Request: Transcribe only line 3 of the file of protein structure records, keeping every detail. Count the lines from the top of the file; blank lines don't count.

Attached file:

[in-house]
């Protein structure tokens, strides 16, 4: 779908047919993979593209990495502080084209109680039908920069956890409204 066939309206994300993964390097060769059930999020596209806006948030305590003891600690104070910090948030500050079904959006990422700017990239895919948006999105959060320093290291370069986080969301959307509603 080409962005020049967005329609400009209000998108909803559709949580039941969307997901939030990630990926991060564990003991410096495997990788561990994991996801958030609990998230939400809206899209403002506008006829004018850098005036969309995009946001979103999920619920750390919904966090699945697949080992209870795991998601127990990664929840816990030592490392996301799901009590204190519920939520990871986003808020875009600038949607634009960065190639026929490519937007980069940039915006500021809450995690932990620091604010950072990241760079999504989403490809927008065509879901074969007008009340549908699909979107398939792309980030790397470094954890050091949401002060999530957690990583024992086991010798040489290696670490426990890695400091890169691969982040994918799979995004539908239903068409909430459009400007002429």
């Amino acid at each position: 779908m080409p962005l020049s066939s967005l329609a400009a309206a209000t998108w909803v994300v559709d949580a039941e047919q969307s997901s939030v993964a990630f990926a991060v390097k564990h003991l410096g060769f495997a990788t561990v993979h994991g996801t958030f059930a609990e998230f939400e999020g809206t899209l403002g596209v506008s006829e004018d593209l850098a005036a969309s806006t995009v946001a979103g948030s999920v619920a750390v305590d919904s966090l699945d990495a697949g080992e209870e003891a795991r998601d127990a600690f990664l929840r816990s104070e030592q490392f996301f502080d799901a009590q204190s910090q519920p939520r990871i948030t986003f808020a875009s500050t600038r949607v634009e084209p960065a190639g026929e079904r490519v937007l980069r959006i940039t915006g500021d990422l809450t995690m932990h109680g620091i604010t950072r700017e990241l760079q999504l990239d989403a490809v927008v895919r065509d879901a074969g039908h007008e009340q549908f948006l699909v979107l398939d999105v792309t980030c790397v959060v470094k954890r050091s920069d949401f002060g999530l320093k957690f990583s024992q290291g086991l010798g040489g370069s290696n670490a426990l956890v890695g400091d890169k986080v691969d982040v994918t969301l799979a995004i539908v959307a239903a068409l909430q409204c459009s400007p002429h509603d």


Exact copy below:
């Amino acid at each position: 779908m080409p962005l020049s066939s967005l329609a400009a309206a209000t998108w909803v994300v559709d949580a039941e047919q969307s997901s939030v993964a990630f990926a991060v390097k564990h003991l410096g060769f495997a990788t561990v993979h994991g996801t958030f059930a609990e998230f939400e999020g809206t899209l403002g596209v506008s006829e004018d593209l850098a005036a969309s806006t995009v946001a979103g948030s999920v619920a750390v305590d919904s966090l699945d990495a697949g080992e209870e003891a795991r998601d127990a600690f990664l929840r816990s104070e030592q490392f996301f502080d799901a009590q204190s910090q519920p939520r990871i948030t986003f808020a875009s500050t600038r949607v634009e084209p960065a190639g026929e079904r490519v937007l980069r959006i940039t915006g500021d990422l809450t995690m932990h109680g620091i604010t950072r700017e990241l760079q999504l990239d989403a490809v927008v895919r065509d879901a074969g039908h007008e009340q549908f948006l699909v979107l398939d999105v792309t980030c790397v959060v470094k954890r050091s920069d949401f002060g999530l320093k957690f990583s024992q290291g086991l010798g040489g370069s290696n670490a426990l956890v890695g400091d890169k986080v691969d982040v994918t969301l799979a995004i539908v959307a239903a068409l909430q409204c459009s400007p002429h509603d």